3. I would rather have the 10.3″ barreled pistol with a Law Tactical folding buttstock adapter that I built for half to less tha 3/4 of what these costs. Fits in a backpack that I routinely carry in public.

  4. For that, you can get a sub 2k or a micro roni. Granted the 2k is a carbine but it just flips open and its less than 17″ folded.

    For 9mm you cant go wrong either way except that in many states you cant legally conceal a carbine.

    The breakdown ar’s will never be in my safe unless one is given to me free.

  5. I own the Ruger SR 556 with the 300 Blackout barrel and absolutely love it! The one big drawback is the cost: Without the 300BO barrel, Ruger wants over $2K, online resellers around $1500 to +/-$1300. Takedown or re-assembly is really 10 seconds or less… You can flip out the 556 barrel for the 300BO in less than 3-seconds. I like the 300BO 200 grain subsonic best for suppressed and mostly keep it that way, leaving the 556 at home unless I’m out plinking. It is a piston gun, which when supressed keeps nearly all the gasses at the end of the barrel and away from blowing back in your face like impinged systems, which the other two are… Also has an adjustable gas-block that lets you dial in your favorite ammo or barrel configuration (suppressed or not). Versatility in ammo with minimal reconfiguration, easy and simplicity of takedown-reassemble-recongiguration, takedown compacness and last but not least portability. For me it was well worth the money!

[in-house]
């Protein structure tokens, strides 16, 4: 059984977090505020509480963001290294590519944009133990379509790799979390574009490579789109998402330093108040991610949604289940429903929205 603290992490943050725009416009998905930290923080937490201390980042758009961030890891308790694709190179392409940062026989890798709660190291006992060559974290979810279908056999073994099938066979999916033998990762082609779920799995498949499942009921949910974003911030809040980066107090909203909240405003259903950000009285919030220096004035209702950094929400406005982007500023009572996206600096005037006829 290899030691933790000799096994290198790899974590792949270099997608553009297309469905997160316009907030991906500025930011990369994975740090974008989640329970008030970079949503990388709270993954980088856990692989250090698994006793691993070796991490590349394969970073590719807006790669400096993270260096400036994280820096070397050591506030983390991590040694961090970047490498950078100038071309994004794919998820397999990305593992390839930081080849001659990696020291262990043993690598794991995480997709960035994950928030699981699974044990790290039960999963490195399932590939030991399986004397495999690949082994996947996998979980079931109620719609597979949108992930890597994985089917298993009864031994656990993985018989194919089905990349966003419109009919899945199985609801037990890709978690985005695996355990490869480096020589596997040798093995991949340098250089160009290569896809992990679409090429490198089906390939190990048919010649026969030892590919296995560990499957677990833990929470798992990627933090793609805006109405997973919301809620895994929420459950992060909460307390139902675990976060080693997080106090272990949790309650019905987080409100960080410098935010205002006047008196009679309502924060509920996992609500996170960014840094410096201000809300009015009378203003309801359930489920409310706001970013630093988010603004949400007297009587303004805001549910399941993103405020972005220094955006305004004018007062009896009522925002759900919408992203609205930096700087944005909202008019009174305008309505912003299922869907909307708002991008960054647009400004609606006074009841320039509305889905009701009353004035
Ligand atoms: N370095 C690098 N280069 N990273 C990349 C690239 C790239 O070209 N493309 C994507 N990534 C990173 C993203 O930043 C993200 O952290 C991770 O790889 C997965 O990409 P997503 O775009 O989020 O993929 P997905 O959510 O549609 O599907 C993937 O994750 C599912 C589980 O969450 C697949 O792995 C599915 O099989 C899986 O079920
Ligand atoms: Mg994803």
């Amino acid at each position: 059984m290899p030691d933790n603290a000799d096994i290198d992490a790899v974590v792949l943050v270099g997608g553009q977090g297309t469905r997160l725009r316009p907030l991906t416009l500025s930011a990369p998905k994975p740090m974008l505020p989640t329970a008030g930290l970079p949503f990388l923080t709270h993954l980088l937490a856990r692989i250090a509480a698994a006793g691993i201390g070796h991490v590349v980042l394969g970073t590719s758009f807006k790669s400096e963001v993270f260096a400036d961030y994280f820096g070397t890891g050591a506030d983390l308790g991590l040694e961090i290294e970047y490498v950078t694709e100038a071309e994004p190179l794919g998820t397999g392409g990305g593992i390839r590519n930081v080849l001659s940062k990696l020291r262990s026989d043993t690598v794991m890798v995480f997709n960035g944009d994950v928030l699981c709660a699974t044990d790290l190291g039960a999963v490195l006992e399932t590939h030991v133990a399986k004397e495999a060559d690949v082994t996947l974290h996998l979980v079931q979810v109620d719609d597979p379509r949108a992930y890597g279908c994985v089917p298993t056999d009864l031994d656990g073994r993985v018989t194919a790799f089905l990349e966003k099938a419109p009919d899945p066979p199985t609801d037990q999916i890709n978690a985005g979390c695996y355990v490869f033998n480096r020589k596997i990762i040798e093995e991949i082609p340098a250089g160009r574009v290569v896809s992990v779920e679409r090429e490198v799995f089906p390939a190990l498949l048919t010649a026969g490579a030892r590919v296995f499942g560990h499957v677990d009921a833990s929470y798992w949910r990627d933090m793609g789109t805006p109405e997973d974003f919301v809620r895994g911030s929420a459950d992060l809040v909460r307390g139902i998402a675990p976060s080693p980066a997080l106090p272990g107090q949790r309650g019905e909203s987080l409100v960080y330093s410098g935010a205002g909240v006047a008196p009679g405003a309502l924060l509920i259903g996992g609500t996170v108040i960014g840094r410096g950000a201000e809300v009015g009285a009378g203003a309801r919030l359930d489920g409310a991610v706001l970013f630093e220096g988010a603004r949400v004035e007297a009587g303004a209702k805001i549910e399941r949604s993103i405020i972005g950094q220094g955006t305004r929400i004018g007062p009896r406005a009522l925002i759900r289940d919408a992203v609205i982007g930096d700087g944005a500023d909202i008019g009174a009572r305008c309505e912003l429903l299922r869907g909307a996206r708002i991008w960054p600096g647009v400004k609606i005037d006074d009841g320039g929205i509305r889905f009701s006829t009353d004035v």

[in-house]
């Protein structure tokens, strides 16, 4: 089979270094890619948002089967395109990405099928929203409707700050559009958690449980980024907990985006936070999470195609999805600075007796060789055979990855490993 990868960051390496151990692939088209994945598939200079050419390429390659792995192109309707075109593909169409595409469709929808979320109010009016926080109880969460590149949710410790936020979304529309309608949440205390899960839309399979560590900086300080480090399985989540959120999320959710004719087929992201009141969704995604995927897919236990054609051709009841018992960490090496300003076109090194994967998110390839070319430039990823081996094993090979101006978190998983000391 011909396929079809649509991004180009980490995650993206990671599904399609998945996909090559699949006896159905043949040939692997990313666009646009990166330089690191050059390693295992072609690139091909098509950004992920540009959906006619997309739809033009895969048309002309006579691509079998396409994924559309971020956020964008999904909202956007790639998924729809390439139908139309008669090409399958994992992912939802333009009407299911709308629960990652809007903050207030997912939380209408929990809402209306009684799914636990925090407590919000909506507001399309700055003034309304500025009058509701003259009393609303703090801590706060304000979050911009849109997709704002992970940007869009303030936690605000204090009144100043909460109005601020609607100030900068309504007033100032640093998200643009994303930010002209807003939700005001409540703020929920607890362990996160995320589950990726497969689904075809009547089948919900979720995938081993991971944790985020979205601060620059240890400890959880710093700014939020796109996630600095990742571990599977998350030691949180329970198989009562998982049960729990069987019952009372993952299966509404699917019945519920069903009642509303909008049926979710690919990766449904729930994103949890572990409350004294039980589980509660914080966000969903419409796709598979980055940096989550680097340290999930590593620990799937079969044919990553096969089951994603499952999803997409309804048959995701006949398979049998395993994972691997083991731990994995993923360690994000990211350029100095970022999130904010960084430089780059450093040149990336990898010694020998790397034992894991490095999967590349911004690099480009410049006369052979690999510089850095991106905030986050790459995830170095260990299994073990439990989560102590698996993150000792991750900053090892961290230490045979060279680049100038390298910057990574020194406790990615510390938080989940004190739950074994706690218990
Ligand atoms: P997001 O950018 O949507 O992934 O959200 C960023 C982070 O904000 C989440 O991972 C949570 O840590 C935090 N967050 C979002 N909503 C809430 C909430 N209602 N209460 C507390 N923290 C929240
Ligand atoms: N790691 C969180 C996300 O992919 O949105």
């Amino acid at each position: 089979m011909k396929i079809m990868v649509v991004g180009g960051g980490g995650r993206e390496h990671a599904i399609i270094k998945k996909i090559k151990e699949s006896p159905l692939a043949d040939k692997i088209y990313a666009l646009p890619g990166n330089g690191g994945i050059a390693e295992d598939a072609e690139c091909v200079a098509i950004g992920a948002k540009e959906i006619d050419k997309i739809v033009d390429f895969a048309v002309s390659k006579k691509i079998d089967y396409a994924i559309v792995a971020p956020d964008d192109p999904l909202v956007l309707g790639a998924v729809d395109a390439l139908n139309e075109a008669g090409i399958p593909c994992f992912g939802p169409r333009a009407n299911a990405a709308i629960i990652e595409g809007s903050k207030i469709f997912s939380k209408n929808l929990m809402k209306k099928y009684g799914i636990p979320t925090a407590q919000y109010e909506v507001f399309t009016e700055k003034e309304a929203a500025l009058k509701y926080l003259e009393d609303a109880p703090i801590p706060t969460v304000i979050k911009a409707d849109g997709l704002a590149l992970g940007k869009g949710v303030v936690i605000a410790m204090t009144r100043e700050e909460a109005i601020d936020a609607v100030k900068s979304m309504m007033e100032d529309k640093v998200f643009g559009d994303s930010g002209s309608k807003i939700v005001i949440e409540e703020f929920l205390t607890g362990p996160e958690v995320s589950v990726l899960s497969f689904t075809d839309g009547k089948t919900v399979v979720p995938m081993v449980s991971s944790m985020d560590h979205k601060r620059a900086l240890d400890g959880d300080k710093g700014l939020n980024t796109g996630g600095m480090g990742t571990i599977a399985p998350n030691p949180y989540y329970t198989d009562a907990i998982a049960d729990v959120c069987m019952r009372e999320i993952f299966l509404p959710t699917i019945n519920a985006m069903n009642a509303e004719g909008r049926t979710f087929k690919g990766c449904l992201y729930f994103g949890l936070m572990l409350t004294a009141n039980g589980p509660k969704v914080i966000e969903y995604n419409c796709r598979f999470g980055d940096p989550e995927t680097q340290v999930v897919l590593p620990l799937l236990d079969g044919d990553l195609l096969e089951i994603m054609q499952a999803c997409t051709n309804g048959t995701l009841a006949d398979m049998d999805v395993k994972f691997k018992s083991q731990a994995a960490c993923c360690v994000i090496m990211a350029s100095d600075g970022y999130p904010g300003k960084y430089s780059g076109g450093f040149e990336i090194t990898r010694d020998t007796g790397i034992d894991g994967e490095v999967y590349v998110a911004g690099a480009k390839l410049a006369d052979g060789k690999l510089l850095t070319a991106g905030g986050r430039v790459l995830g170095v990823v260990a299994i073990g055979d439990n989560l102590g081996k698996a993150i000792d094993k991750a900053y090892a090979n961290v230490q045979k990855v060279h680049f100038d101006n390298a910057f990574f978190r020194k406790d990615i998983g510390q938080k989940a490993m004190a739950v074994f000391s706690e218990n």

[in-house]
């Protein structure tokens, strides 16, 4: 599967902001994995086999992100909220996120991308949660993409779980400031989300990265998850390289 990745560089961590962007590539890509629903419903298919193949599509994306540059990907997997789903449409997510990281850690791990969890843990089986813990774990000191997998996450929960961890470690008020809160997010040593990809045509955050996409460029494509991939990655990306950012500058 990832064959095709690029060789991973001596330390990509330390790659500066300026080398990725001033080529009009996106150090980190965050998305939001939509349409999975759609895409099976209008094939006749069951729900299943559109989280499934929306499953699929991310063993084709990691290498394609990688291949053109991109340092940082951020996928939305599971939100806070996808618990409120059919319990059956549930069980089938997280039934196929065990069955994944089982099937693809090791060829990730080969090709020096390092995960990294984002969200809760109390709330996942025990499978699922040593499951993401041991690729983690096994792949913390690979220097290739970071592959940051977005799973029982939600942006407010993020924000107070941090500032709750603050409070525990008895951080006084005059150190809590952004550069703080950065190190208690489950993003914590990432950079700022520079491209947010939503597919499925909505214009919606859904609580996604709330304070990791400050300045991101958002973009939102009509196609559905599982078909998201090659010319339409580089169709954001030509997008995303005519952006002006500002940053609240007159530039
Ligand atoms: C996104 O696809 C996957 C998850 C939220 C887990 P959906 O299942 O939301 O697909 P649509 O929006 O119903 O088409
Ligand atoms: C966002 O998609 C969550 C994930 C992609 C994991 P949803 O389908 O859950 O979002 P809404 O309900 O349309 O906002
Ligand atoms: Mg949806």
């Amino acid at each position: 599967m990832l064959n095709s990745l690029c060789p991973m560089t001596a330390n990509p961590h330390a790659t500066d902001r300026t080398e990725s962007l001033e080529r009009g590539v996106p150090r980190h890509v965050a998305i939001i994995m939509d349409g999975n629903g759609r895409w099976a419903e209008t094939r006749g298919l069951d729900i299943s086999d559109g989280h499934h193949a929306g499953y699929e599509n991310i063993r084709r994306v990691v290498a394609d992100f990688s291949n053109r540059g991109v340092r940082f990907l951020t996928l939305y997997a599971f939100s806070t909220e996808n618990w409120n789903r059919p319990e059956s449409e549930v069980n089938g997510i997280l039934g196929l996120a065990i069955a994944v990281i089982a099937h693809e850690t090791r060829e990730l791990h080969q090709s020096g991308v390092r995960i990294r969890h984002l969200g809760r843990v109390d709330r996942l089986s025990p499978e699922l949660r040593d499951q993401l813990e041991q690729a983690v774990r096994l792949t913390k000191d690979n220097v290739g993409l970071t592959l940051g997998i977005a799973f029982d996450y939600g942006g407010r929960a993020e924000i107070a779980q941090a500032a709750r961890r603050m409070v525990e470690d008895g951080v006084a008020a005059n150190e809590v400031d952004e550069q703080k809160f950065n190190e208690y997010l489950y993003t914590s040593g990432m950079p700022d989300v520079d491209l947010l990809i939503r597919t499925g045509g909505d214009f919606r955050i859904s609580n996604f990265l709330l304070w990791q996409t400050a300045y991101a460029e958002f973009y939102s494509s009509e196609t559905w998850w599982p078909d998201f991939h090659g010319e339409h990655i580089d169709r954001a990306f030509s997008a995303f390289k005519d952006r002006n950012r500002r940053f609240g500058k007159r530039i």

6. The negligible (in my opinion) difference in length compared to a regular disassembled 16in barrel ar isn’t worth it. If you want to go even smaller a ar pistol assembled or not would still be faster possibly smaller and more affordable.